Adam Zagoria covers basketball at all levels. He is the author of two books and an award-winning journalist whose articles have appeared in ESPN The Magazine, SLAM, Sheridan Hoops, Sports Illustrated, Basketball Times and in newspapers nationwide.
JERSEY CITY, N.J. — Russ Smith and Chris Smith are not related, but both are from the New York area and both play shooting guard.
And this year, Louisville coach Rick Pitino is counting on both to come up big.
Russ Smith, a 6-foot sophomore from Brooklyn, was originally recruited as a point guard.
“Russ is not a point guard and I tried to play him at point,” Pitino said during an exclusive interview with SNY.tv at Hudson Catholic High School.
Smith’s freshmen year was a mess. He suffered a broken foot at the start of last season and was limited during the year by a slew of injuries, including a concussion, a strained foot and a sore knee.
Yet coming into the summer, Pitino shifted him to off guard and Smith flourished during the team’s trip to the Bahamas.
He scored 26 points in an intrasquad scrimmage Aug. 11 and then tallied a team-high 22 points during a win over the Real Deal Shockers on Aug. 12.
“He was terrific,” Pitino said of Smith, who played at Archbishop Molloy before spending a prep year at South Kent (Conn.).
“Since we played him at the two, Russ has been a valuable player in our program.”
Russ figures to be one of the backups for Chris, a 6-2 senior from Millstone, N.J.
Chris is the younger brother of Denver Nuggets guard J.R. Smith, whom Pitino recruited at St. Benedict’s Prep. J.R. ultimately signed with North Carolina and later opted to go straight to the NBA.
Like Russ, Chris has his own interesting story.
After opting to transfer from Manhattan in April 2009, then-Louisville assistant Steve Masiello told Pitino that J.R. wanted to pay for his brother to come play for Pitino at Louisville.
“Well, is he any good?” Pitino asked Masiello.
“Well, you saw him with Samardo [Samuels] at St. Benedict’s,” Masiello said.
“Yeah, but is he good enough for us?” Pitino responded.
“He’s a good athlete at Manhattan,” Masiello answered. “I think he’d be a ninth or 10th man at Louisville.”
“Is he willing to accept that?” Pitino asked.
Then, after not hearing anything further about it, Pitino walked into the gym one day in August 2010 and saw Samuels playing with “his friend.”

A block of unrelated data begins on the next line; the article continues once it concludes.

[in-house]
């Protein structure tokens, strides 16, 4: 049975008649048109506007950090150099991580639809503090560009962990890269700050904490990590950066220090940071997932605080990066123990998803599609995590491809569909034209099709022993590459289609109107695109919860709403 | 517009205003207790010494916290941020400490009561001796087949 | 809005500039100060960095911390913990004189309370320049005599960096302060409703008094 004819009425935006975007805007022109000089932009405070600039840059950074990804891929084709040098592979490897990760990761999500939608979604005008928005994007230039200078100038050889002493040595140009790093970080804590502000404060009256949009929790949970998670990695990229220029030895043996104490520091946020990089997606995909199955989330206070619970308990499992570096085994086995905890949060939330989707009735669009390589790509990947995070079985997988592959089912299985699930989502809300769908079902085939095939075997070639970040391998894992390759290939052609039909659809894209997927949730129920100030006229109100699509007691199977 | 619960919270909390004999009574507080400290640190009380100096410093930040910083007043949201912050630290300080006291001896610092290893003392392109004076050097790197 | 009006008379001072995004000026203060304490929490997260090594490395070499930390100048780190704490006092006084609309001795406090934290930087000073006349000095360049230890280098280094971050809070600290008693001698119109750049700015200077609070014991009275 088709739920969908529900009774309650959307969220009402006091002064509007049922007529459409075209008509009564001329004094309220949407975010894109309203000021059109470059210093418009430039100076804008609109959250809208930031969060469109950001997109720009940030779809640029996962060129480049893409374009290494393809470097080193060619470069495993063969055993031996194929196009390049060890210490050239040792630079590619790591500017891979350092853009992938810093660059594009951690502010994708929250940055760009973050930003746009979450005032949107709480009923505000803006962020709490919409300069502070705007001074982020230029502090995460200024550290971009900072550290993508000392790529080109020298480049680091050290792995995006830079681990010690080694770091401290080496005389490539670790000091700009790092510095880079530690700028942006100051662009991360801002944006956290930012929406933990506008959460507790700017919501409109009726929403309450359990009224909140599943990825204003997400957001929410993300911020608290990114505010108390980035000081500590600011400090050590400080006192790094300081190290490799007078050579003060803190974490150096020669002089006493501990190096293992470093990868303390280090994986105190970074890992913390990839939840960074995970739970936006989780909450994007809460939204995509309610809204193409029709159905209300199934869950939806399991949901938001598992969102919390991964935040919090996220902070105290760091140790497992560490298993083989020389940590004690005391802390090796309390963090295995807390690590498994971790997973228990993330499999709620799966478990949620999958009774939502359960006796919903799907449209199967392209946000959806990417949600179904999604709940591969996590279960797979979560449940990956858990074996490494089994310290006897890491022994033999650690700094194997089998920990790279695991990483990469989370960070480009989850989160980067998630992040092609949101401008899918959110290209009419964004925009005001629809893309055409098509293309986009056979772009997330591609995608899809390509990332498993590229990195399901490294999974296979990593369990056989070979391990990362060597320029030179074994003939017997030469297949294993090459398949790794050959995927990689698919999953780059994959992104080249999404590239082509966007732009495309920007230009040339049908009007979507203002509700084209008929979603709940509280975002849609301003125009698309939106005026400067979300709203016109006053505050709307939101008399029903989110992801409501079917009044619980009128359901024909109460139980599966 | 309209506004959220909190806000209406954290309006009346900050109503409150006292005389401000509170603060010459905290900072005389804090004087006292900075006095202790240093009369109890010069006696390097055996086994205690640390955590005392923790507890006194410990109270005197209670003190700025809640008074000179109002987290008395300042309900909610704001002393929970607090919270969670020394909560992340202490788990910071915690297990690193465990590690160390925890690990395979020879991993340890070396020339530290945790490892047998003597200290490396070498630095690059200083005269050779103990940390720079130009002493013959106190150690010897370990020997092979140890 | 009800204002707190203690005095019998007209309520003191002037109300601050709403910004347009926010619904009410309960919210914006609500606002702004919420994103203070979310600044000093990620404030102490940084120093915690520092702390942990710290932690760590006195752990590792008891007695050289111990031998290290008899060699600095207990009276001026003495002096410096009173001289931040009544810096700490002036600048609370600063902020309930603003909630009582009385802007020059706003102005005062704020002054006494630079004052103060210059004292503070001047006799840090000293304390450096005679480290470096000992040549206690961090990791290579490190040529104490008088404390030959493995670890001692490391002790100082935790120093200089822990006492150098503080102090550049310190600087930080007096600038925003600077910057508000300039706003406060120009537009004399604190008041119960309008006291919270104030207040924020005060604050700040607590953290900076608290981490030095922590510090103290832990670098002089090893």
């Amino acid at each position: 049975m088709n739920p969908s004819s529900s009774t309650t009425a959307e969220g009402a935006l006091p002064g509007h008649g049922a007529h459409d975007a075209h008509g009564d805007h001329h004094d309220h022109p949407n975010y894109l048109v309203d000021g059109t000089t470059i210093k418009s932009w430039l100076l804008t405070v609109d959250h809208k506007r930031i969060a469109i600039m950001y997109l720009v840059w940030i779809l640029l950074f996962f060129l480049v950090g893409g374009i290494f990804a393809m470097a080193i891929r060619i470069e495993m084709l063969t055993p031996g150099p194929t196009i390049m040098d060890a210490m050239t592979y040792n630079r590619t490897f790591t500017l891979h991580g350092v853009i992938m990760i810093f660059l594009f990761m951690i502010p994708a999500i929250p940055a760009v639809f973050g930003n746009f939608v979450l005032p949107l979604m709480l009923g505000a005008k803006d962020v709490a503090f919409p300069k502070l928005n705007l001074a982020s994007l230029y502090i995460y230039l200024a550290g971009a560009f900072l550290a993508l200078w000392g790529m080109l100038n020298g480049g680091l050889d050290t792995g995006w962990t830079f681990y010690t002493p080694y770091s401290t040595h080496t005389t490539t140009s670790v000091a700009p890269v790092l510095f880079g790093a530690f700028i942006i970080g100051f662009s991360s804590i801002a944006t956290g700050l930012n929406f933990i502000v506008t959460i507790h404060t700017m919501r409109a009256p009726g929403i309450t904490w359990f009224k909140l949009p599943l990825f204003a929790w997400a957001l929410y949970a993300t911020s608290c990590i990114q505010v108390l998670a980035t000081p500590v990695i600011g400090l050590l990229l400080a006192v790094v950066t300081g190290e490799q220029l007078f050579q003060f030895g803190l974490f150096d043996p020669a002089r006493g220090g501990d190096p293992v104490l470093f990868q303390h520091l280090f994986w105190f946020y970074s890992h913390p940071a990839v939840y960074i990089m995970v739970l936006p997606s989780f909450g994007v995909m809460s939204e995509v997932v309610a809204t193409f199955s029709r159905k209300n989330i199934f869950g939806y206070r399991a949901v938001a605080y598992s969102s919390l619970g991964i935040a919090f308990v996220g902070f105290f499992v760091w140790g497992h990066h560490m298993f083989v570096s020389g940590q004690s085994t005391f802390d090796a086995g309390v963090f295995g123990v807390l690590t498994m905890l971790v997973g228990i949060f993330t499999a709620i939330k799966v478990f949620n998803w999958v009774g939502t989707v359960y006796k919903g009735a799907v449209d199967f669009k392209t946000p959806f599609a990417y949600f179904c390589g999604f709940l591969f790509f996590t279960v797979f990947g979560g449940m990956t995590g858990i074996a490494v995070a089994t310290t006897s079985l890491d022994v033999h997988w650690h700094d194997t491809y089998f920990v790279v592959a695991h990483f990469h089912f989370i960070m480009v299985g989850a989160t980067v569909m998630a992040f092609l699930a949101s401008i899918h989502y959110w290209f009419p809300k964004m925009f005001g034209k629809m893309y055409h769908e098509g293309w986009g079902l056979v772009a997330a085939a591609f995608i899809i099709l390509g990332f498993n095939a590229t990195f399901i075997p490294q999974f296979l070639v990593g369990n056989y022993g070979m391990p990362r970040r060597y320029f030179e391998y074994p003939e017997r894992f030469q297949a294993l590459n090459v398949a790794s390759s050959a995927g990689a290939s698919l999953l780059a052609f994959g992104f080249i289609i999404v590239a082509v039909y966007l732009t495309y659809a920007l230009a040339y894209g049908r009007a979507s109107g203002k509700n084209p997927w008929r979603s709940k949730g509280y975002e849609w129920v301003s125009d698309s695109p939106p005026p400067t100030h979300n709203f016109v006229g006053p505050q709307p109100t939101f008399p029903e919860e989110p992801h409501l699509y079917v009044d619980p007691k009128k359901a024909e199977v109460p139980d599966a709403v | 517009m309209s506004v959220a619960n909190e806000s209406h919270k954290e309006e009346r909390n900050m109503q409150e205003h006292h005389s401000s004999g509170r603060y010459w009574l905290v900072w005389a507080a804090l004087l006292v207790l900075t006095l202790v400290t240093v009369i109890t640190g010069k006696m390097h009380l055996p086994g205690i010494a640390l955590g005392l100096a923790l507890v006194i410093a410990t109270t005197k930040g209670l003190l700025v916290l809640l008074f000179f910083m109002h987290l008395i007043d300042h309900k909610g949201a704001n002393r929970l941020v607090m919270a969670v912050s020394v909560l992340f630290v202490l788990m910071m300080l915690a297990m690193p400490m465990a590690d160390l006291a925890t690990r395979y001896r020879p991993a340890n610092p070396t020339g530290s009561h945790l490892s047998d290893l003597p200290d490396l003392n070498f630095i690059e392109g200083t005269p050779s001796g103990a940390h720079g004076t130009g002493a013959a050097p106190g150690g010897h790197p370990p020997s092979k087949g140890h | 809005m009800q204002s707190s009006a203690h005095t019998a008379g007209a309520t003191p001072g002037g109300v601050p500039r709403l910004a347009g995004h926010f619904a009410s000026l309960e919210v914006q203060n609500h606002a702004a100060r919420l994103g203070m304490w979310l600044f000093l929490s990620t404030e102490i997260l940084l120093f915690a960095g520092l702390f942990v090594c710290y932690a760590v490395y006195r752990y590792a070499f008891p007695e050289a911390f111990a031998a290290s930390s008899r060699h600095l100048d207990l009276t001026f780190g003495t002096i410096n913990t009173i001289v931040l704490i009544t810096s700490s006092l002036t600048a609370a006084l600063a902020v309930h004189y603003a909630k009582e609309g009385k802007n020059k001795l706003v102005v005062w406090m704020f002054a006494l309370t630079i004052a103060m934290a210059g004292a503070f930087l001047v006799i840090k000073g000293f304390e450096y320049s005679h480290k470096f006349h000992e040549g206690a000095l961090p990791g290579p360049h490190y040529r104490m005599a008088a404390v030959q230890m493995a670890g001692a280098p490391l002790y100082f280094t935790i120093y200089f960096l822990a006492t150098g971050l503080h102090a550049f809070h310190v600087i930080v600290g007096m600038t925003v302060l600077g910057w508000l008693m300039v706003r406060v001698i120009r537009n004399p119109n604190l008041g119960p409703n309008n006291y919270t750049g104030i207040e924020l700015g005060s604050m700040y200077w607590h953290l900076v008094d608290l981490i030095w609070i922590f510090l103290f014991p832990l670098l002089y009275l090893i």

“I think it’s Samardo’s friend,” Pitino said. “I say hello to Samardo, I shake Chris’s hand. I don’t know who he is, never seen him before.”
Pitino then asked Masiello, “Who’s Samardo’s friend?”
“Coach, that’s J.R.’s brother, Chris Smith,” Masiello said.
“What’s he doing here?” Pitino said.
“Coach, I mentioned to you in February that he may come here,” Masiello said.
“He’s coming here?” Pitino asked.
After arriving as a walk-on transfer, Chris Smith has flourished at Louisville. He started in 20 of the last 26 games last year and averaged 9.4 points, 4.6 rebounds and 2.5 assists for the season.
This year, he was named a tri-captain, along with Peyton Siva and Kyle Kuric.
“He started for us last year, had a heck of a junior year,” Pitino said. “He’s a tri-captain this year. He’s a basketball junkie. He’s a great leader. His family is wonderful.”
All this from a player Pitino thought was some nameless friend of Samardo Samuels.
Pitino is also very high on 6-6 freshman forward Chane Behanan. “He’s really, really much more advanced than even I thought at this stage,” he said. Pitino also said 6-11 sophomore center Gorgui Dieng is “very good.” He called junior point guard Peyton Siva “great.”…Pitino hopes to get Kevin Ware eligible by December. Ware is a 6-4 guard from Conyers, Ga.
**Pitino: UConn to the ACC is ‘dumbest thing’ he’s ever heardFollow Adam Zagoria on TwitterAnd like ZAGS on Facebook
Adam Zagoria is a New York Times contributor and Basketball Insider who covers basketball at all levels. He is the author of two books and is an award-winning journalist and filmmaker whose articles have appeared in ESPN The Magazine, SLAM, Sheridan Hoops, Sports Illustrated, Basketball Times and in newspapers nationwide. He also won an Emmy award for his work on the SNY mini-documentary on Syracuse guard Tyus Battle.
A veteran Ultimate Frisbee player, he has competed in numerous National and World Championships and, perhaps more importantly, his teams won the Westchester Summer League (WSL) championships in 2011 and 2013.
He lives in Manhattan with his wife and children.